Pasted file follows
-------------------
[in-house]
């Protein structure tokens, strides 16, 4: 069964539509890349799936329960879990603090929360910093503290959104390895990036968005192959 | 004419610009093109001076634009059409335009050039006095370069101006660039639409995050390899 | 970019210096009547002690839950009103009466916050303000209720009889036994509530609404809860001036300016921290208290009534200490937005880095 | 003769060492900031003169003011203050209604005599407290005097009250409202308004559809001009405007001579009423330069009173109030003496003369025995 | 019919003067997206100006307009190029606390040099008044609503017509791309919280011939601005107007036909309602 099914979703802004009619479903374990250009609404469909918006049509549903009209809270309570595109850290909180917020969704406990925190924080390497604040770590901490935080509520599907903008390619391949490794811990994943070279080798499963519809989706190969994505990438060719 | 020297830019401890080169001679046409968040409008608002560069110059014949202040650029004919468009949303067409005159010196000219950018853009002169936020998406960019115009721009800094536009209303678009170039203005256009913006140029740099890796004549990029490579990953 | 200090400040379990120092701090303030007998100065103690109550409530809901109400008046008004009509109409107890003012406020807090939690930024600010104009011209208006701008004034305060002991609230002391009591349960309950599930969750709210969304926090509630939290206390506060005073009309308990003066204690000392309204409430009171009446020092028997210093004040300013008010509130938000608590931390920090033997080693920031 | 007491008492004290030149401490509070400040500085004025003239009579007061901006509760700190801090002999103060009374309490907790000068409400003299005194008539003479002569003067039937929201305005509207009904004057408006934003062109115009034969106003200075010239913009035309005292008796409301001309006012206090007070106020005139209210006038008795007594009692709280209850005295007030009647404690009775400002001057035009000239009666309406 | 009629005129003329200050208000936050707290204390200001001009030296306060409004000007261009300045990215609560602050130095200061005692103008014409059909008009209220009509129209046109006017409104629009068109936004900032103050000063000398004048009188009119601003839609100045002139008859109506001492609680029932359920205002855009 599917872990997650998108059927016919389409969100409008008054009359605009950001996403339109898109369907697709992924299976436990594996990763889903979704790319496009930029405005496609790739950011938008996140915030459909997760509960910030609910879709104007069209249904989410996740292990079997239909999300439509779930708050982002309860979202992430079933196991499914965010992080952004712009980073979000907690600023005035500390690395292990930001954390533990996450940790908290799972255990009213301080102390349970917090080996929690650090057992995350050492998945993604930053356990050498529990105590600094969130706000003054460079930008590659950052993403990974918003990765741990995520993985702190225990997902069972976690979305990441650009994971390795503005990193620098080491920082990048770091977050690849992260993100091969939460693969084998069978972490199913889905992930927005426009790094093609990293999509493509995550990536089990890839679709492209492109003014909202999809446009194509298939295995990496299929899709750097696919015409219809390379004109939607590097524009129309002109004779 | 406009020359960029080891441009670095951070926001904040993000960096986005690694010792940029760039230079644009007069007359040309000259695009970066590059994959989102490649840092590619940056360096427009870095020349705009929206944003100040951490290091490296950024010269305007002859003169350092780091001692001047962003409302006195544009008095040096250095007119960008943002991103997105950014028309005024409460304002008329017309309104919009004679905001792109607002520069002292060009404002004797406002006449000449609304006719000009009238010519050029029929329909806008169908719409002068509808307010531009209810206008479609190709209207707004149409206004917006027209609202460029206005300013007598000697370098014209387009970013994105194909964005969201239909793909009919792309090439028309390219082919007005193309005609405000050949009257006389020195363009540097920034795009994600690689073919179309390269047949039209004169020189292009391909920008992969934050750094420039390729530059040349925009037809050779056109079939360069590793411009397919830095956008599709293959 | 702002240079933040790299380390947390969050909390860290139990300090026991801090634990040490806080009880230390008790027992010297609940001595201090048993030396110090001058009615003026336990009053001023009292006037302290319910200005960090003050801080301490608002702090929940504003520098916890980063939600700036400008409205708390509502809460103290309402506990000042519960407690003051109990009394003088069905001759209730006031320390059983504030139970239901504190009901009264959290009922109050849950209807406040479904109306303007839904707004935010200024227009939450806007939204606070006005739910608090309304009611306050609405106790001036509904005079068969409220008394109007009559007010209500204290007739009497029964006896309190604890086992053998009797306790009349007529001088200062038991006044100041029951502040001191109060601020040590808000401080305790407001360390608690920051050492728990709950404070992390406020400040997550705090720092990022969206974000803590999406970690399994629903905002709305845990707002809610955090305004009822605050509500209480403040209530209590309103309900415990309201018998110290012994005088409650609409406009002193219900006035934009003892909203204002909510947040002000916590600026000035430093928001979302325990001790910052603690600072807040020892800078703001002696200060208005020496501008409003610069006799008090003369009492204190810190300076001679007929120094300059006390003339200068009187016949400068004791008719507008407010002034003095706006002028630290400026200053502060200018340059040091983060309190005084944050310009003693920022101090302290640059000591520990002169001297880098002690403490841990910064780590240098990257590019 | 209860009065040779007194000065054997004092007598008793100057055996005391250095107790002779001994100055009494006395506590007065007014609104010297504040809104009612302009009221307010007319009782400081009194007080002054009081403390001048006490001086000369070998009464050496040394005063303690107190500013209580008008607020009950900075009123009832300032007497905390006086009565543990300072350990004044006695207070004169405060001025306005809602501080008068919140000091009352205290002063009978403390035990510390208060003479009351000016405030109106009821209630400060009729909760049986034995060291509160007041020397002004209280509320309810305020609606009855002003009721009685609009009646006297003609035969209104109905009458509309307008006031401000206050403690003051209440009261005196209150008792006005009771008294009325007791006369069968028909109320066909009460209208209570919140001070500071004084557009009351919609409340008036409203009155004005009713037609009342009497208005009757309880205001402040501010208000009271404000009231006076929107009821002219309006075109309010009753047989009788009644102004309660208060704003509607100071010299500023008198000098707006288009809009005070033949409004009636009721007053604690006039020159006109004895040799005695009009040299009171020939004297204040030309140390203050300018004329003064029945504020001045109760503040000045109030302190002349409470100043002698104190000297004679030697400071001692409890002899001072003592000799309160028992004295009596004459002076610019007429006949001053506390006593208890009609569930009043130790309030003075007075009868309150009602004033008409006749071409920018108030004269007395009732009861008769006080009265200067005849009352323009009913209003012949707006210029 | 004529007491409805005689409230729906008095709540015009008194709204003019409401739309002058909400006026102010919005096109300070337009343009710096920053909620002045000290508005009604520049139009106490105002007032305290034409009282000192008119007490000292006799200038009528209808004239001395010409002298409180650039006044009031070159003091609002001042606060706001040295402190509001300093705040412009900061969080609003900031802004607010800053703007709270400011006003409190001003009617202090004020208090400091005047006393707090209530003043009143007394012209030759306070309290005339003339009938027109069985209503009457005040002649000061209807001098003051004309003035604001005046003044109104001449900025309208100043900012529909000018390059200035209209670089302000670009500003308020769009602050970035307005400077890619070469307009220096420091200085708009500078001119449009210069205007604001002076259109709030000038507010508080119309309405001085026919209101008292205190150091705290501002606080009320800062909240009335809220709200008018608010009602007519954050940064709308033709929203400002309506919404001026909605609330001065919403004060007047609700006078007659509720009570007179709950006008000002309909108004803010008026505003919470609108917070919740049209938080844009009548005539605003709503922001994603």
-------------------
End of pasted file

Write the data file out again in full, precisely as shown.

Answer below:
[in-house]
């Protein structure tokens, strides 16, 4: 069964539509890349799936329960879990603090929360910093503290959104390895990036968005192959 | 004419610009093109001076634009059409335009050039006095370069101006660039639409995050390899 | 970019210096009547002690839950009103009466916050303000209720009889036994509530609404809860001036300016921290208290009534200490937005880095 | 003769060492900031003169003011203050209604005599407290005097009250409202308004559809001009405007001579009423330069009173109030003496003369025995 | 019919003067997206100006307009190029606390040099008044609503017509791309919280011939601005107007036909309602 099914979703802004009619479903374990250009609404469909918006049509549903009209809270309570595109850290909180917020969704406990925190924080390497604040770590901490935080509520599907903008390619391949490794811990994943070279080798499963519809989706190969994505990438060719 | 020297830019401890080169001679046409968040409008608002560069110059014949202040650029004919468009949303067409005159010196000219950018853009002169936020998406960019115009721009800094536009209303678009170039203005256009913006140029740099890796004549990029490579990953 | 200090400040379990120092701090303030007998100065103690109550409530809901109400008046008004009509109409107890003012406020807090939690930024600010104009011209208006701008004034305060002991609230002391009591349960309950599930969750709210969304926090509630939290206390506060005073009309308990003066204690000392309204409430009171009446020092028997210093004040300013008010509130938000608590931390920090033997080693920031 | 007491008492004290030149401490509070400040500085004025003239009579007061901006509760700190801090002999103060009374309490907790000068409400003299005194008539003479002569003067039937929201305005509207009904004057408006934003062109115009034969106003200075010239913009035309005292008796409301001309006012206090007070106020005139209210006038008795007594009692709280209850005295007030009647404690009775400002001057035009000239009666309406 | 009629005129003329200050208000936050707290204390200001001009030296306060409004000007261009300045990215609560602050130095200061005692103008014409059909008009209220009509129209046109006017409104629009068109936004900032103050000063000398004048009188009119601003839609100045002139008859109506001492609680029932359920205002855009 599917872990997650998108059927016919389409969100409008008054009359605009950001996403339109898109369907697709992924299976436990594996990763889903979704790319496009930029405005496609790739950011938008996140915030459909997760509960910030609910879709104007069209249904989410996740292990079997239909999300439509779930708050982002309860979202992430079933196991499914965010992080952004712009980073979000907690600023005035500390690395292990930001954390533990996450940790908290799972255990009213301080102390349970917090080996929690650090057992995350050492998945993604930053356990050498529990105590600094969130706000003054460079930008590659950052993403990974918003990765741990995520993985702190225990997902069972976690979305990441650009994971390795503005990193620098080491920082990048770091977050690849992260993100091969939460693969084998069978972490199913889905992930927005426009790094093609990293999509493509995550990536089990890839679709492209492109003014909202999809446009194509298939295995990496299929899709750097696919015409219809390379004109939607590097524009129309002109004779 | 406009020359960029080891441009670095951070926001904040993000960096986005690694010792940029760039230079644009007069007359040309000259695009970066590059994959989102490649840092590619940056360096427009870095020349705009929206944003100040951490290091490296950024010269305007002859003169350092780091001692001047962003409302006195544009008095040096250095007119960008943002991103997105950014028309005024409460304002008329017309309104919009004679905001792109607002520069002292060009404002004797406002006449000449609304006719000009009238010519050029029929329909806008169908719409002068509808307010531009209810206008479609190709209207707004149409206004917006027209609202460029206005300013007598000697370098014209387009970013994105194909964005969201239909793909009919792309090439028309390219082919007005193309005609405000050949009257006389020195363009540097920034795009994600690689073919179309390269047949039209004169020189292009391909920008992969934050750094420039390729530059040349925009037809050779056109079939360069590793411009397919830095956008599709293959 | 702002240079933040790299380390947390969050909390860290139990300090026991801090634990040490806080009880230390008790027992010297609940001595201090048993030396110090001058009615003026336990009053001023009292006037302290319910200005960090003050801080301490608002702090929940504003520098916890980063939600700036400008409205708390509502809460103290309402506990000042519960407690003051109990009394003088069905001759209730006031320390059983504030139970239901504190009901009264959290009922109050849950209807406040479904109306303007839904707004935010200024227009939450806007939204606070006005739910608090309304009611306050609405106790001036509904005079068969409220008394109007009559007010209500204290007739009497029964006896309190604890086992053998009797306790009349007529001088200062038991006044100041029951502040001191109060601020040590808000401080305790407001360390608690920051050492728990709950404070992390406020400040997550705090720092990022969206974000803590999406970690399994629903905002709305845990707002809610955090305004009822605050509500209480403040209530209590309103309900415990309201018998110290012994005088409650609409406009002193219900006035934009003892909203204002909510947040002000916590600026000035430093928001979302325990001790910052603690600072807040020892800078703001002696200060208005020496501008409003610069006799008090003369009492204190810190300076001679007929120094300059006390003339200068009187016949400068004791008719507008407010002034003095706006002028630290400026200053502060200018340059040091983060309190005084944050310009003693920022101090302290640059000591520990002169001297880098002690403490841990910064780590240098990257590019 | 209860009065040779007194000065054997004092007598008793100057055996005391250095107790002779001994100055009494006395506590007065007014609104010297504040809104009612302009009221307010007319009782400081009194007080002054009081403390001048006490001086000369070998009464050496040394005063303690107190500013209580008008607020009950900075009123009832300032007497905390006086009565543990300072350990004044006695207070004169405060001025306005809602501080008068919140000091009352205290002063009978403390035990510390208060003479009351000016405030109106009821209630400060009729909760049986034995060291509160007041020397002004209280509320309810305020609606009855002003009721009685609009009646006297003609035969209104109905009458509309307008006031401000206050403690003051209440009261005196209150008792006005009771008294009325007791006369069968028909109320066909009460209208209570919140001070500071004084557009009351919609409340008036409203009155004005009713037609009342009497208005009757309880205001402040501010208000009271404000009231006076929107009821002219309006075109309010009753047989009788009644102004309660208060704003509607100071010299500023008198000098707006288009809009005070033949409004009636009721007053604690006039020159006109004895040799005695009009040299009171020939004297204040030309140390203050300018004329003064029945504020001045109760503040000045109030302190002349409470100043002698104190000297004679030697400071001692409890002899001072003592000799309160028992004295009596004459002076610019007429006949001053506390006593208890009609569930009043130790309030003075007075009868309150009602004033008409006749071409920018108030004269007395009732009861008769006080009265200067005849009352323009009913209003012949707006210029 | 004529007491409805005689409230729906008095709540015009008194709204003019409401739309002058909400006026102010919005096109300070337009343009710096920053909620002045000290508005009604520049139009106490105002007032305290034409009282000192008119007490000292006799200038009528209808004239001395010409002298409180650039006044009031070159003091609002001042606060706001040295402190509001300093705040412009900061969080609003900031802004607010800053703007709270400011006003409190001003009617202090004020208090400091005047006393707090209530003043009143007394012209030759306070309290005339003339009938027109069985209503009457005040002649000061209807001098003051004309003035604001005046003044109104001449900025309208100043900012529909000018390059200035209209670089302000670009500003308020769009602050970035307005400077890619070469307009220096420091200085708009500078001119449009210069205007604001002076259109709030000038507010508080119309309405001085026919209101008292205190150091705290501002606080009320800062909240009335809220709200008018608010009602007519954050940064709308033709929203400002309506919404001026909605609330001065919403004060007047609700006078007659509720009570007179709950006008000002309909108004803010008026505003919470609108917070919740049209938080844009009548005539605003709503922001994603």